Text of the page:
the threat of physical violence, by foreign government officials (for example, Ayatollah Kho-
meini’s edict calling for the death of the novelist Salman Rushdie) or by non-state actors (for
example, demonstrators attacking Western embassies in the Middle East). In the second set of
cases mentioned above (The Satanic Verses, the Danish cartoons, and Innocence of Muslims) no
law had been broken. Nonetheless, the blasphemous utterances included in these publica-
tions are often responded to by politicians. This proves to be an uneasy task, for they have to
mediate between the value of free speech in general, and the particular expression that is
related to severe public disorder.
This article aims to elaborate on this political dimension and the contrast between the
legal instruments and political discourse by taking several reactions by political leaders to
Innocence of Muslims as the starting point for discussion. The article proceeds as follows. Part
II briefly describes some relevant events concerning the Innocence of Muslims video. Part III
focuses on the response of the highest official of the United Nations, Secretary-General Ban
Ki-moon, to Innocence of Muslims. This Part will compare Ban Ki-moon’s outlook on free
speech to a key human rig hts instrument: the Inte rnational Covenant on Civil and Political
Rights. This Part also discusses statements made by Hillary Clinton and Navi Pillay, in which
they spoke about the intentions of the creator of Innocence of Muslims in making his video.
Part IV centers around a statement that was issued by several organizations, including the
European Union, as a response to Innocence of Muslims and which proclaims the value of
‘respect‘. A short conclusion will be presented in Part V.
II. Innocence of Muslims: the Video and the Turmoil
Innocence of Muslims is the title commonly attributed to a video, considered by many Mus-
lims to be blasphemous, that was posted on video-sharing website YouTube. The video was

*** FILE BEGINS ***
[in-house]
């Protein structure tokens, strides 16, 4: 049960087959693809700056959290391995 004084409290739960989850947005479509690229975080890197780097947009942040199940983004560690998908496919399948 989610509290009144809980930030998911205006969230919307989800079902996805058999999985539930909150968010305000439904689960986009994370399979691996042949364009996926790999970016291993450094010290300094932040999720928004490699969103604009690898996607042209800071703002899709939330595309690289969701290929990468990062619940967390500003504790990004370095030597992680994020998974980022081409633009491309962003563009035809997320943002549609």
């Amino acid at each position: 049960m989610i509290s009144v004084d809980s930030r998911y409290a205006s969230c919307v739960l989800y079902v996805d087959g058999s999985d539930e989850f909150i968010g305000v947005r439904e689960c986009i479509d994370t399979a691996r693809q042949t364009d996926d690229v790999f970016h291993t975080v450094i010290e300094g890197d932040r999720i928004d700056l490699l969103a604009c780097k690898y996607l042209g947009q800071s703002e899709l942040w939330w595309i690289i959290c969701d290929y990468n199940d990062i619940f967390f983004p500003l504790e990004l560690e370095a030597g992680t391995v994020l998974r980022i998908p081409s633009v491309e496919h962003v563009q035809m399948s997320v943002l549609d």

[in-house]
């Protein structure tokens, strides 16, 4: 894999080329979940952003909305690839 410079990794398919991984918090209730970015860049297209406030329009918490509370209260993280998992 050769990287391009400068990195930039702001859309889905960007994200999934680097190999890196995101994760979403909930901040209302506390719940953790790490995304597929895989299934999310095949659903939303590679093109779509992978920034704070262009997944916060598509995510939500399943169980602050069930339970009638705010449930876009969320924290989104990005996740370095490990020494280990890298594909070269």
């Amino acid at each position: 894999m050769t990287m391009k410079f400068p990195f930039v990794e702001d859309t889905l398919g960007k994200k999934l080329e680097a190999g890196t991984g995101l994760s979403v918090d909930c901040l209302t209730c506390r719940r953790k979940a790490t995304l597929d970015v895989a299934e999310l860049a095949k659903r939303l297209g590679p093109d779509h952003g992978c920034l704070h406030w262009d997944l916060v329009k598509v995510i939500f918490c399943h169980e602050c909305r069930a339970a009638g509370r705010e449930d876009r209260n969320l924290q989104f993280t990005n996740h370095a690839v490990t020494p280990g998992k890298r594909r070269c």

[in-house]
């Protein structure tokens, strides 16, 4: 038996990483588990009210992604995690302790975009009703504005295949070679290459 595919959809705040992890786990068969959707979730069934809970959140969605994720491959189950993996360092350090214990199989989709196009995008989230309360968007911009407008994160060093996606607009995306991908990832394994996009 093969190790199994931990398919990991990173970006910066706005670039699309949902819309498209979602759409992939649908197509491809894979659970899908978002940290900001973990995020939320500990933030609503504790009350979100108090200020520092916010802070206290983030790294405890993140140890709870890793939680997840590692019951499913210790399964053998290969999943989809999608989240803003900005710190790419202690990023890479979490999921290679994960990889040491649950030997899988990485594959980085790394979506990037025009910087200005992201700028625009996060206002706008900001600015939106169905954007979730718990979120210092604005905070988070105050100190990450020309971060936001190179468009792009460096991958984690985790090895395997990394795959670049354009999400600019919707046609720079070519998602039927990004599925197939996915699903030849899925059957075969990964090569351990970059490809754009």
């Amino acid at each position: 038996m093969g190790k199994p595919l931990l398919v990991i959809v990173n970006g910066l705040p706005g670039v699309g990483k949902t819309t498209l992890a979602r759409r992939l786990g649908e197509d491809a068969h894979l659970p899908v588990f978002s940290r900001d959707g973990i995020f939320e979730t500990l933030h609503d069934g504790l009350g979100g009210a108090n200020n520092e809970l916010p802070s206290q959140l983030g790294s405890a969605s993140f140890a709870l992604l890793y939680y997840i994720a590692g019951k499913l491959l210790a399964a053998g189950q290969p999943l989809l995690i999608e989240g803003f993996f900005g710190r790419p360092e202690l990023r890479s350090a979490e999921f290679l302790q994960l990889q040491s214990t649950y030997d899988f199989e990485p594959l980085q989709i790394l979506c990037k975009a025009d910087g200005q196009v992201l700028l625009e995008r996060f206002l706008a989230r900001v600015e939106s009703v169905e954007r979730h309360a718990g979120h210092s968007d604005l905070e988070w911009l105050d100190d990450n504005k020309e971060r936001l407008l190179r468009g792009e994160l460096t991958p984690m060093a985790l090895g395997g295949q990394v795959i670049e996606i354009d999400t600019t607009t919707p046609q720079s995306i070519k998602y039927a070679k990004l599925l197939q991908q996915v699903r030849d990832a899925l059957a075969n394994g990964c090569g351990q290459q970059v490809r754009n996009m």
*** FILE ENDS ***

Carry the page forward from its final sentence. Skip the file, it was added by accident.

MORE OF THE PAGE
produced by Mark Basseley Youssef (also known as Nakoula Basseley Nakoula), an Egyp-
tian-born Coptic Christian living in America, and was posted on YouTube by his son.4 It was
initially reported that the cost of making the video – $5,000,000 – was funded by 100 Jewish
donors.5 Later, it transpired that the cost was no more than $80,000, ‘apparently raised
through Nakoula’s second ex-wife’s Egyptian family and donations from other Copts.‘6
Roughly speaking, the video consists of two parts. The first part pictures an angry mob of
Muslims rioting in the streets of modern-day Egypt. In the opening scenes, Muslims plunder
what appears to be a pharmacy, burn houses and kill a woman wearing a crucifix. Security
forces are depicted observing the mayhem but unwilling to intervene. In the second part the
video shifts to the past and focuses on the prophet Muhammad and a group of looters sur-
rounding him. Scenes likely to be offensive to many Muslims are those in which Muhammad
is talking to a donkey, womanizing, and advocating slavery. Moreover, he is called ‘a mur-
derous thug‘ and is in gen eral pictured as a vicious warlord. Many , if not all of the references
to the prophet Muhammad and the Islamic religion were, to the dismay of the actors, added
in post-production by means of overdubbing.7 In a statement to CNN, the actors said: ‘We
4 ‘From Man Who Insulted Muhammad, No Regret’, The New York Times, 26 November 2012.
5 Anger Over a Film Fuels Anti-American Attacks in Libya and Egypt’, The New York Times, 12 September
2012.
6 ‘From Man Who Insulted Muhammad, No Regret’, The New York Times, 26 November 2012.
7 ‘Man Behind Anti-Islam Video Gets Prison Term’, The New York Times, 8 November 2012.